But the goat was nowhere near finished, and continued to bleat and blah, every time the girl cried out.

Finally, Old Mrs Flynn lost control, picked up a big, thick stick from the pile of firewood by the open fire; went out, slamming the door behind her; yanked open the creaking barn door and obviously struck the goat a heavy blow.  Instead of quieting the beast, this had the effect of producing a wild shriek, following which Neeve began to cry, “Oh God help me!  God help me!  God help me!”

The goat screamed; the stick thudded again and again; the girl cried out; the goat screamed; the stick thudded, over and over and over.

Finally, silence reigned, inside and outside the house. An uncomfortable silence of a type the children of this family knew in their bones.

Old Mrs Flynn re-entered the house and chased some children off the stairs - children who had been attracted by the commotion and come down to see what the unholy row was about.  She followed them upstairs and screamed at the kids who were talking loudly among themselves about what was going on.  The big stick whacked the mattress through the blankets, rags and coats which covered them.  Unlike the unfortunate goat, however, the kids knew to deliver immediate obedience and silence.  They did not wish to die.  One strike on the bedclothes and silence reigned.

An uncomfortable peace descended upon the house, broken only by Neeve’s occasional returns to consciousness, during which she cried and screamed, and pleaded for a merciful death!


9. The god of small mercies…

At precisely four o’clock, in the dead of night - according to Old Nurse Sweeny, who had been sleeping on and off by the delivery bed - an angel of the lord arrived and pulled the child effortlessly from the woman’s womb, sliding it gently onto the bloody, wet, and soiled sheets of the bed.

It was a miracle, they all agreed, as the more energetic ones who had stayed up spilled into the room.  What a big head, they all agreed.  Nobody had ever seen such a big head on a new-born baby, and especially a baby with such a small, skinny body. 

The midwives washed and dried the distraught Neeve, as she sobbed and moaned.  Then they washed the baby, and wrapped it in a new towel.  Slowly they approached the exhausted mother, and Old Nurse Sweeny began to move the baby towards her, for Neeve to take.  Suddenly, without warning, Neeve’s left arm began to arc upwards from her chest, and her big flat hand assumed the slapping position, as she took aim at the baby’s little body.  Nurse Sweeny pulled the baby back in the nick of time, and Neeve’s big flat hand arced downwards and hit the floorboards with a thud.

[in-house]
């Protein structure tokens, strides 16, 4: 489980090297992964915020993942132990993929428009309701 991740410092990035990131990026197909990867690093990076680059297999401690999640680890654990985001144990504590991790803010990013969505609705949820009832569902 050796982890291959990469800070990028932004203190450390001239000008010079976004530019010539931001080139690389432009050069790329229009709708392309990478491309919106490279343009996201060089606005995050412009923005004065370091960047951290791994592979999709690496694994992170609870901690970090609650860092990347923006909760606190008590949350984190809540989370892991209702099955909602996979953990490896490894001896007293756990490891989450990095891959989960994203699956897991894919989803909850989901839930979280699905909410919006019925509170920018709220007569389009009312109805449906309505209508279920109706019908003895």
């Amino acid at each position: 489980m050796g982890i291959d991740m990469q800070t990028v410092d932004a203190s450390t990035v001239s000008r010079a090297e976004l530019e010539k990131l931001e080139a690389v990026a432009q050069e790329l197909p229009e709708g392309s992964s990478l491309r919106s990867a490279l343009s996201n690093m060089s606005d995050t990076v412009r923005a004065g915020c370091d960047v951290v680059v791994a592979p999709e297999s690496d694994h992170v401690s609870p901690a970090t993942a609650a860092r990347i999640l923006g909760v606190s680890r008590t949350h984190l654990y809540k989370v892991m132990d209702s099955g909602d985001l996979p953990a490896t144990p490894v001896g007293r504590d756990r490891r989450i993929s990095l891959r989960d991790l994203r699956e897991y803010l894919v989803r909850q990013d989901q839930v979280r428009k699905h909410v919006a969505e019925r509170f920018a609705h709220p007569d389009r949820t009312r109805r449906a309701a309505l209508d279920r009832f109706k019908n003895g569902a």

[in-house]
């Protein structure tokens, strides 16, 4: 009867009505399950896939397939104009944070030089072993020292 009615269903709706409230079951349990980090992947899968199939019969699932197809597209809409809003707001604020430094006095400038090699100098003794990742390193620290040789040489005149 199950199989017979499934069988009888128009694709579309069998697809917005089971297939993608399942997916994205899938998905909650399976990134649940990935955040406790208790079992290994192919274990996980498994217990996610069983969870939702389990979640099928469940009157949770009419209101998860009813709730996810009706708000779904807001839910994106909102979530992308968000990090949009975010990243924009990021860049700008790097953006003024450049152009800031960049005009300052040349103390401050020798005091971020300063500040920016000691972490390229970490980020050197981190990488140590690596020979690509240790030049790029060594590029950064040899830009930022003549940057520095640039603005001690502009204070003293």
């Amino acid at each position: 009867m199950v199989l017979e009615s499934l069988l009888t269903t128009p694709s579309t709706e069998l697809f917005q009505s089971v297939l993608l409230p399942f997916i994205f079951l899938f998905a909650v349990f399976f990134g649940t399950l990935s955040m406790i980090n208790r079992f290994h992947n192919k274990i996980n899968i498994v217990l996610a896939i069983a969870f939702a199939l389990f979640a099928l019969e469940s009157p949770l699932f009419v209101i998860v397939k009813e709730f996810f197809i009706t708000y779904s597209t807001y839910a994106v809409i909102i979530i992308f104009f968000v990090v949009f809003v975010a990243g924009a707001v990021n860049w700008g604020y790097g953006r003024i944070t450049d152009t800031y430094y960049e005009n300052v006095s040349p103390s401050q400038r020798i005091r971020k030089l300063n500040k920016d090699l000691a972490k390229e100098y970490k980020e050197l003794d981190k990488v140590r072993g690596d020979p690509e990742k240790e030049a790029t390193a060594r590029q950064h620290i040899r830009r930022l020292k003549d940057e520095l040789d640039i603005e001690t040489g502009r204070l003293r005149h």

“Take that animal away from me!” Neeve bellowed; a look of black hatred on her contorted face.  “Get it out!  Get rid of it!  Kill it! Get it out of this room!”

Having exhausted herself with this demonstration of rejection and disgust, Neeve fell back on the pillows, closed her tearful eyes, and rubbed the wet hair off her face as she fell into a deep sleep.

Old Nurse Sweeny took the baby out of the room, and sent for a wet nurse to provide it with some breast milk.

As a result, I escaped certain death, in those first few moments of my life on earth!



Let me give you a rest break here.  That was a difficult birth; and as I’ve said before, I am not a sadist; and I do not wish to overload you with distress.

So let us take a break by noting that, just as the Cullen boys decided it was none of their business, and moved on up the hill, a strange swishing noise announced the arrival of a ring of white cloud, about four feet in diameter, which inserted itself through the wall of the right hand room, like a periscope seeking information from beyond.

It is said that there was some UFO activity around the cottage that night, and that this had been going on for some time.  Some have even suggested that aliens were observing the Flynn farm.

“How likely is that?” scoffed old Sam Oliver.  “There must be more interesting parts of the cosmos that need investigating than old Mrs Flynn’s rundown farm”.

His small crowd of cronies laughed heartily.


10. A strange visitation…

A circle of wispy cloud, about four feet across, had inserted itself through the wall of the right-hand room, hours before the birth occurred.

Two strange-looking aliens are peering into the room at the various goings on.

“This doesn’t look very hopeful”, says the big yellow one – identified as Inspector Sappakawa.  His face looks like a cross between a dog and a frog.  His body is more humanoid; six feet tall, and about 150 pounds from webbed hands to webbed feet.

“They certainly don’t behave like advanced life-forms, right enough”, says Kapatain Suttee Mala. 

Suttee Mala is a little, blue, furry creature, with three fingers on each hand, three eyes, including one in the middle of his forehead, and a little ball of orange, frizzy hair in the middle of his head, about the size of a tennis ball. He’s Sappakawa’s research assistant, and not a particularly helpful one.